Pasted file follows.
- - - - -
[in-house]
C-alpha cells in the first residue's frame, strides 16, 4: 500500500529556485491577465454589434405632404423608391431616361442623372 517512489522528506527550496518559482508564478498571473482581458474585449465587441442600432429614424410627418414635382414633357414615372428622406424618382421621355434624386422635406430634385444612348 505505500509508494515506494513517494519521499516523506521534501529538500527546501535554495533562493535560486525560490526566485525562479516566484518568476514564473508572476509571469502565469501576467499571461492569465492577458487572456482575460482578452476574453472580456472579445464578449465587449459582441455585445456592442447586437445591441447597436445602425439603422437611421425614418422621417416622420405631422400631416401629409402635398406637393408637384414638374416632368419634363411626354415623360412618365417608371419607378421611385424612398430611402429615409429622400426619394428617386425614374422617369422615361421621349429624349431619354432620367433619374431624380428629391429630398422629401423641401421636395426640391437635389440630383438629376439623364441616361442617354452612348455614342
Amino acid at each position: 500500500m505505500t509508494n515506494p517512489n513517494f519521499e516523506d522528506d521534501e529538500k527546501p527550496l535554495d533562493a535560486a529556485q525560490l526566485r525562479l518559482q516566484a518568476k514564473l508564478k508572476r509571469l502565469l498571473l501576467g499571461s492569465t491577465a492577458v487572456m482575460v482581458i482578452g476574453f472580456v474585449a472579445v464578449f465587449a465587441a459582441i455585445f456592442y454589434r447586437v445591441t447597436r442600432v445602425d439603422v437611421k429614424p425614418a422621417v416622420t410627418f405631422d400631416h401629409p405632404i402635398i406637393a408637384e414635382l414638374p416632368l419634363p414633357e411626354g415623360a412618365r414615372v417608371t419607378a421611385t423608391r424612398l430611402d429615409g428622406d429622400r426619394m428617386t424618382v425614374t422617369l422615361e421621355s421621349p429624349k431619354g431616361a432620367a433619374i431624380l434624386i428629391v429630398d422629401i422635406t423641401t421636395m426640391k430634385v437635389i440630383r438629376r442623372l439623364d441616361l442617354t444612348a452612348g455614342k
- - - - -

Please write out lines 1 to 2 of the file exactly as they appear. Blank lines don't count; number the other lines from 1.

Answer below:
[in-house]
C-alpha cells in the first residue's frame, strides 16, 4: 500500500529556485491577465454589434405632404423608391431616361442623372 517512489522528506527550496518559482508564478498571473482581458474585449465587441442600432429614424410627418414635382414633357414615372428622406424618382421621355434624386422635406430634385444612348 505505500509508494515506494513517494519521499516523506521534501529538500527546501535554495533562493535560486525560490526566485525562479516566484518568476514564473508572476509571469502565469501576467499571461492569465492577458487572456482575460482578452476574453472580456472579445464578449465587449459582441455585445456592442447586437445591441447597436445602425439603422437611421425614418422621417416622420405631422400631416401629409402635398406637393408637384414638374416632368419634363411626354415623360412618365417608371419607378421611385424612398430611402429615409429622400426619394428617386425614374422617369422615361421621349429624349431619354432620367433619374431624380428629391429630398422629401423641401421636395426640391437635389440630383438629376439623364441616361442617354452612348455614342